How SC Ignited Military Justice Reform

The Summary Court Martial is supposed to be an exception, but the Supreme Court has pointed out that the Army needs to ensure it isn’t allowed to be common practice.

ByLt Gen H S Panag
How SC Ignited Military Justice Reform
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Throughout history, military law has been viewed as a compromise between justice and necessity. In July 5 2016, the Supreme Court (SC) judgement on the concept of Summary Court Martial (SCM) in the Army generated a fascinating debate in military circles.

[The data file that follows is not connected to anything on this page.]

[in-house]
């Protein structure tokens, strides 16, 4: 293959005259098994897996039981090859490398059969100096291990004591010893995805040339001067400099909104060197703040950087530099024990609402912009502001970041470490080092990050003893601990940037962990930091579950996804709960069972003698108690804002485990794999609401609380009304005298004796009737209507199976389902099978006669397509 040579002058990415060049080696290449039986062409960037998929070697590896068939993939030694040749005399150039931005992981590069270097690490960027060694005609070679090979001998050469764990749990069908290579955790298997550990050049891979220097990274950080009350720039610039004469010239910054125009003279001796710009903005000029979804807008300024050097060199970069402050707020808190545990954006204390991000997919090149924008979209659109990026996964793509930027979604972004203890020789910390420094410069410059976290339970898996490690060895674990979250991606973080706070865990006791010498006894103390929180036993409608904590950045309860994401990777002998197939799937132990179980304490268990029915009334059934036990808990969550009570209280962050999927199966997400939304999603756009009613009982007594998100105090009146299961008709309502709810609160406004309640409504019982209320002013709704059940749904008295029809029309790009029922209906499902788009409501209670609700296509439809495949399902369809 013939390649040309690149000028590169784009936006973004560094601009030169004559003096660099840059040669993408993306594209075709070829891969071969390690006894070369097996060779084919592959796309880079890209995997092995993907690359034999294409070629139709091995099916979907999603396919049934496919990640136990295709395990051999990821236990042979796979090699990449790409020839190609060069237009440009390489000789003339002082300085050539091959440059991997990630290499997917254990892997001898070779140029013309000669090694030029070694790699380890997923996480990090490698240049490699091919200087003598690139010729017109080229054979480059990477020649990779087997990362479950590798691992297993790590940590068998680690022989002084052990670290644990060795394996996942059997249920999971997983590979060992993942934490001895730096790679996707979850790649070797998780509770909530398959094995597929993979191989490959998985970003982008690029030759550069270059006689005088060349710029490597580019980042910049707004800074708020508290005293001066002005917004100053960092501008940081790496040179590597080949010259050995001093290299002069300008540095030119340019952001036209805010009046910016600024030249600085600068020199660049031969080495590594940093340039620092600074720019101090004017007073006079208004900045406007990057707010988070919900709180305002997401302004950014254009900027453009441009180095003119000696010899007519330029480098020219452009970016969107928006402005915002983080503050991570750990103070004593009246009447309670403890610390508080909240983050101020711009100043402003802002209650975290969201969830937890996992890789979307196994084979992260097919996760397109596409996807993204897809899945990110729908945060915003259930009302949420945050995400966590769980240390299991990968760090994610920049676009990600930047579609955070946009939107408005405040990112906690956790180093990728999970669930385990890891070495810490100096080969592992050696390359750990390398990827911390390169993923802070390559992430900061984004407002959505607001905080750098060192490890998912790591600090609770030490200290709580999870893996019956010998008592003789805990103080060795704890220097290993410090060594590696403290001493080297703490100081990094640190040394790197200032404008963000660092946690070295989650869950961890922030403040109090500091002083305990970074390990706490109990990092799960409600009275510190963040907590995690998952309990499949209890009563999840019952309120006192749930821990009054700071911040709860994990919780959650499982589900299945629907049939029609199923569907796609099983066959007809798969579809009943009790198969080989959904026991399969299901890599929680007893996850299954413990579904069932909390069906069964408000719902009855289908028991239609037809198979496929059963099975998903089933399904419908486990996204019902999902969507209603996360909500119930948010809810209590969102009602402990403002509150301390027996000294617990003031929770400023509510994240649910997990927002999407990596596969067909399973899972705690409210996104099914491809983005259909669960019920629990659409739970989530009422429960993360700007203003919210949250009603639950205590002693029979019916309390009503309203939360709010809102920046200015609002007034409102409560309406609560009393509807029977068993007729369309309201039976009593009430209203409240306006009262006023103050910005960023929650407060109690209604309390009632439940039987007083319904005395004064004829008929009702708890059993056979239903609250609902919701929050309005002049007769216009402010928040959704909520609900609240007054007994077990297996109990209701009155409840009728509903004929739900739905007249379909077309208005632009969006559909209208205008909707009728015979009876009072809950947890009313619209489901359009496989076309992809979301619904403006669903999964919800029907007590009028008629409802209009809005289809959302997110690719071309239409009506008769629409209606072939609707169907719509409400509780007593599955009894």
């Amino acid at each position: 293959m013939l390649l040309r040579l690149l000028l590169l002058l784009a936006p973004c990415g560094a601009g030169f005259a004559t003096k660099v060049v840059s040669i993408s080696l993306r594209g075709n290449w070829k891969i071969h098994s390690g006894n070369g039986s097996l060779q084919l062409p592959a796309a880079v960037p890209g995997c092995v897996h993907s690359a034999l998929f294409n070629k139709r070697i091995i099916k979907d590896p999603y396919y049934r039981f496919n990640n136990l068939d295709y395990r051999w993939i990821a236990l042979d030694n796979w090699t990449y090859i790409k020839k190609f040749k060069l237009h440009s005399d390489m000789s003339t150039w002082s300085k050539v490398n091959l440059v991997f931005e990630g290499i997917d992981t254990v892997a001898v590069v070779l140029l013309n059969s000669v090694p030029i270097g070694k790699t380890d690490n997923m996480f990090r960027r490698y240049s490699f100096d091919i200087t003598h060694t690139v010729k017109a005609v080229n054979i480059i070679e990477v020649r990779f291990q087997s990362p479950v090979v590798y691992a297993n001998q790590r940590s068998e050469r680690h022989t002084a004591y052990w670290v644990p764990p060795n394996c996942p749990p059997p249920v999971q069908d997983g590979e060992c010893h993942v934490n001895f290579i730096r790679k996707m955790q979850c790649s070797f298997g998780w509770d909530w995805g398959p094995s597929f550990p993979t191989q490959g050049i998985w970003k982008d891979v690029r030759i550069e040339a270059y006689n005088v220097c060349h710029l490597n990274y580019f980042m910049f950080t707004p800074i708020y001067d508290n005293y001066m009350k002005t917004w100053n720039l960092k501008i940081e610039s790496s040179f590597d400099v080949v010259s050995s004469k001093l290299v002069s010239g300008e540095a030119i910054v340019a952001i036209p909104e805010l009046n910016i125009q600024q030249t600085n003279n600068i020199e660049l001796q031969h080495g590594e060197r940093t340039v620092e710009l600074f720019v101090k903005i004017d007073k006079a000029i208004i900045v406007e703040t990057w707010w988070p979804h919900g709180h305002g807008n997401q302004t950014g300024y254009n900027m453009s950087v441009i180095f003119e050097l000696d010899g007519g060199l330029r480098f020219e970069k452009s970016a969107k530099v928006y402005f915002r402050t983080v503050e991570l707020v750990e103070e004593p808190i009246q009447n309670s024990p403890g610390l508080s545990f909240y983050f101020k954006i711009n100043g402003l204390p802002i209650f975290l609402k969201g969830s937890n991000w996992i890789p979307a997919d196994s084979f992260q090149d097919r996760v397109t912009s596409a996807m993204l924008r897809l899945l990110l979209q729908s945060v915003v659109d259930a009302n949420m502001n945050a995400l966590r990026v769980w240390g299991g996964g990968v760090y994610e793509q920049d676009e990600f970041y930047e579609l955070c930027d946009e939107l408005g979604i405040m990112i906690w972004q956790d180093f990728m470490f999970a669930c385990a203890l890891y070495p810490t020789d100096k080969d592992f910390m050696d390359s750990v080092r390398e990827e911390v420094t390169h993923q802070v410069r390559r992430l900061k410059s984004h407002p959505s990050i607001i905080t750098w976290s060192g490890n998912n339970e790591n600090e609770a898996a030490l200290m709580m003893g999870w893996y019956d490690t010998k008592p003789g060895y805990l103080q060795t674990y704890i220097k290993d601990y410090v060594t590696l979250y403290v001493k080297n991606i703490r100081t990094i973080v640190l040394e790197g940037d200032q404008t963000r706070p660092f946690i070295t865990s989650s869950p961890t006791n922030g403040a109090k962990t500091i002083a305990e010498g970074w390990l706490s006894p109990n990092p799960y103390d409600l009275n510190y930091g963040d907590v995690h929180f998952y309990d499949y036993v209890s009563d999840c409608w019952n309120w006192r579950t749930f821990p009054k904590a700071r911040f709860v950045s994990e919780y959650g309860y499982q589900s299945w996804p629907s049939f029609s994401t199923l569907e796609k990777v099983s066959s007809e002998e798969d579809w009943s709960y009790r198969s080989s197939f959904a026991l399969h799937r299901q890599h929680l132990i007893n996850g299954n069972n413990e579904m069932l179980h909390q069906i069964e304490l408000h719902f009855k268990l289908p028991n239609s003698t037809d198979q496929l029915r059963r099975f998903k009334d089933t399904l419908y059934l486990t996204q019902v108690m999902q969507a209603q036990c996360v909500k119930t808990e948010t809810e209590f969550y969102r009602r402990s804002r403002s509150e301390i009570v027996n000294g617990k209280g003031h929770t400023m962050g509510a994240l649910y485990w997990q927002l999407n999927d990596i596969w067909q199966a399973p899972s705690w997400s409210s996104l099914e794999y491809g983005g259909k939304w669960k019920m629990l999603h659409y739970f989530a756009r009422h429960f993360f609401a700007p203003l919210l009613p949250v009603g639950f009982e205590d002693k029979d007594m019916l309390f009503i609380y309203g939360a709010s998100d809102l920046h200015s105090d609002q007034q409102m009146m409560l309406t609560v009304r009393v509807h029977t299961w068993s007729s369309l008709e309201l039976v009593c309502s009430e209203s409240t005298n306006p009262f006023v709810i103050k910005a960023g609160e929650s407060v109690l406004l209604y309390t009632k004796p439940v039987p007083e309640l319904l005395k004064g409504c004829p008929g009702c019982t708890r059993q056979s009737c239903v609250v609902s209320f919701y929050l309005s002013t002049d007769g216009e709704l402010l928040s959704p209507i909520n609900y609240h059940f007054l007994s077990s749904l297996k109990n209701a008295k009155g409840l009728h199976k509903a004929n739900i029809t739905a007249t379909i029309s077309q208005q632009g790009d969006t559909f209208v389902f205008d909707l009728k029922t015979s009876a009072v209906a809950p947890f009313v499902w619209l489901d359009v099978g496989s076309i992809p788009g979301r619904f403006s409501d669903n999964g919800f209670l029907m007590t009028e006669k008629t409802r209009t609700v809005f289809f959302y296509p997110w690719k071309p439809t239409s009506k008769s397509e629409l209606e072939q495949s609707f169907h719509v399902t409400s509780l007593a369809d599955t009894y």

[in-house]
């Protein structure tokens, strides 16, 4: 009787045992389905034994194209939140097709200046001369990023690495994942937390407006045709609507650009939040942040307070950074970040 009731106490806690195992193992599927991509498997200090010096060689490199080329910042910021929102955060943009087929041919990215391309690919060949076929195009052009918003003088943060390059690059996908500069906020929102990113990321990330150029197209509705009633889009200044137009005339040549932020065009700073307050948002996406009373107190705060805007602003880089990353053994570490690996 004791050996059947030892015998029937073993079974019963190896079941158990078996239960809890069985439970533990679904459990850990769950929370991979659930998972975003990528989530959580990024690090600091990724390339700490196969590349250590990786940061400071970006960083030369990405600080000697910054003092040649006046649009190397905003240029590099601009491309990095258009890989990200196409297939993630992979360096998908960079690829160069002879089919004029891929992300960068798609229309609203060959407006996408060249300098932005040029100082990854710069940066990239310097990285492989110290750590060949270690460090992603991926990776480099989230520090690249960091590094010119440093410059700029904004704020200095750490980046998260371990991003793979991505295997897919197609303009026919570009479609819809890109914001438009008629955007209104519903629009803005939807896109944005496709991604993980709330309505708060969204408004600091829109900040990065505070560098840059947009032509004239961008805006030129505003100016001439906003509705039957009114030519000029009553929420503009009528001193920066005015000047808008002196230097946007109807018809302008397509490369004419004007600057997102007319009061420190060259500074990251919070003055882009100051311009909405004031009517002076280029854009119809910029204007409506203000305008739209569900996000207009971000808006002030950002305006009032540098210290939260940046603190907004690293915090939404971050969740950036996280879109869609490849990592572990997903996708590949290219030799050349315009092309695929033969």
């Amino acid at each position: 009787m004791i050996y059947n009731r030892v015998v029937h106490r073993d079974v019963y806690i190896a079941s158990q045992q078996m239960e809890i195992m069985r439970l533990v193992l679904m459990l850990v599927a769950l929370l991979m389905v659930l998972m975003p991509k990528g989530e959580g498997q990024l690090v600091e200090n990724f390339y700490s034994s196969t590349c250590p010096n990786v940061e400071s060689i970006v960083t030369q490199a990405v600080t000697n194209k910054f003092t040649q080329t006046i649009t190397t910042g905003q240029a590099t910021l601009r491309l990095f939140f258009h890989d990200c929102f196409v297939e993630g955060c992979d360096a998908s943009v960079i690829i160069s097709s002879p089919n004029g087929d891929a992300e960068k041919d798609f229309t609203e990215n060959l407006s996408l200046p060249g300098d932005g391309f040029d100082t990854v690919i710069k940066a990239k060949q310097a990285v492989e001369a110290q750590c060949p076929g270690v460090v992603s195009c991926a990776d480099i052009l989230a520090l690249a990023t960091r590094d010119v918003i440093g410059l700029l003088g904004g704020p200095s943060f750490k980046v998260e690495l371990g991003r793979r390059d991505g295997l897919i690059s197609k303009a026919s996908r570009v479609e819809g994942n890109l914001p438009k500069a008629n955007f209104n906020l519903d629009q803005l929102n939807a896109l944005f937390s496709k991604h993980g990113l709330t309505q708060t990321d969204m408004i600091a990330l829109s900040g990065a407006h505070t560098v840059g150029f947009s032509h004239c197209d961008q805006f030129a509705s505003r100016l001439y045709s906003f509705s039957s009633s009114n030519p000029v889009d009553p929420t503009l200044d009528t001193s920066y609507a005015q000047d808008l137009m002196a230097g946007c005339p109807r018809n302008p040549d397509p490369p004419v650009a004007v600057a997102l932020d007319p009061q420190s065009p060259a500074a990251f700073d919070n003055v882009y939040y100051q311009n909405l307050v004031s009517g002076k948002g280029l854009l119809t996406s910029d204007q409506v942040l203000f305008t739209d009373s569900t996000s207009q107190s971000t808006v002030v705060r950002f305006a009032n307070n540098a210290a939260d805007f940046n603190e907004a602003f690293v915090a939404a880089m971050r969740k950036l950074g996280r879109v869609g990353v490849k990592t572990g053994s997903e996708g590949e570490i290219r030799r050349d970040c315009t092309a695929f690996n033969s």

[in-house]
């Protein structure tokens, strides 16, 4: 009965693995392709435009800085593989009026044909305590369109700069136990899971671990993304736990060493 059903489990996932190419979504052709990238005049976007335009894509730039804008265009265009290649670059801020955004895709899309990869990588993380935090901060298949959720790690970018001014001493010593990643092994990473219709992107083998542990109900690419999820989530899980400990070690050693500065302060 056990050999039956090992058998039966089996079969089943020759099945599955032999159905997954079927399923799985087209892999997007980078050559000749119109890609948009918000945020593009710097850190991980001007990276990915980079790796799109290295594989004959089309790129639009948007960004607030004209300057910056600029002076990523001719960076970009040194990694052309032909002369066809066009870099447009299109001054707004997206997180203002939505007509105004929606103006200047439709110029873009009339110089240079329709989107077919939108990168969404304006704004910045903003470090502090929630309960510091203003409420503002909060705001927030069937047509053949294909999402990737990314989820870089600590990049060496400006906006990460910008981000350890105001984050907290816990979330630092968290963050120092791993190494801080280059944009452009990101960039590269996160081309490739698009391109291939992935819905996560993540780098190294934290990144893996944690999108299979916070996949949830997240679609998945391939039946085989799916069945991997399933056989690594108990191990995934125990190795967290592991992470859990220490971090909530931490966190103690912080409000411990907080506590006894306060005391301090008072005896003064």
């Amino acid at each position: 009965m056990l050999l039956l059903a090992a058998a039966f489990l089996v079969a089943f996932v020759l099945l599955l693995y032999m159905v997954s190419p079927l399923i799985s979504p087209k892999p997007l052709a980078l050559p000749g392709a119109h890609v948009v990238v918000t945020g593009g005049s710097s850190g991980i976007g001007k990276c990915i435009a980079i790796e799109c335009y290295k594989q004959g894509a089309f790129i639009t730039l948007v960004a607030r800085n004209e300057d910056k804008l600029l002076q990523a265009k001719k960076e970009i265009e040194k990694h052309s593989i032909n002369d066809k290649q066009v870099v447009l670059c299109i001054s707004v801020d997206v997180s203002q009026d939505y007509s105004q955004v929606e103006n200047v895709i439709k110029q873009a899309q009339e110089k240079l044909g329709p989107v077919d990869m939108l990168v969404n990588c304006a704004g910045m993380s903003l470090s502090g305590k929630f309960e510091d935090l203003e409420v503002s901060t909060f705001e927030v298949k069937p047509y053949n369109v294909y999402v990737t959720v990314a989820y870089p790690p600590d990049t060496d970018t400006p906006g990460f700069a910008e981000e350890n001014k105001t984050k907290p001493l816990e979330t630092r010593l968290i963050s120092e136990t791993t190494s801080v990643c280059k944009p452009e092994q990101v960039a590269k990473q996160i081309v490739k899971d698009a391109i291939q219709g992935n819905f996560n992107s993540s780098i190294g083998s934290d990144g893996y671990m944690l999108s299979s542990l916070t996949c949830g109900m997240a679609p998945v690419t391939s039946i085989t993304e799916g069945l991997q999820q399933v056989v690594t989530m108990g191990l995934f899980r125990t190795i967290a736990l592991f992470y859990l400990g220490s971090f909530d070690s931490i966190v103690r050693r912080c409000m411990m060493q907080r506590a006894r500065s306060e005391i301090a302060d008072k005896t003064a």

The SC ruled: “The summary court martial is an exception, and it is imperative that a case must be made out for immediacy of action.” It upheld the legality of the SCM, but emphasised that this provision was based on necessity. Expeditious enforcement of discipline must be used as an exception, not as a rule, lest the spirit of natural justice gets violated. While what the SC said was well known to the military Commanders of the past – that these are extraordinary provisions meant to be invoked in exceptional circumstances – the perception had become foggy in the past few decades, with the SCM being employed as a method in the regular routine. It’s an approach that the SC has now deprecated and rightly reminded the Army to correct.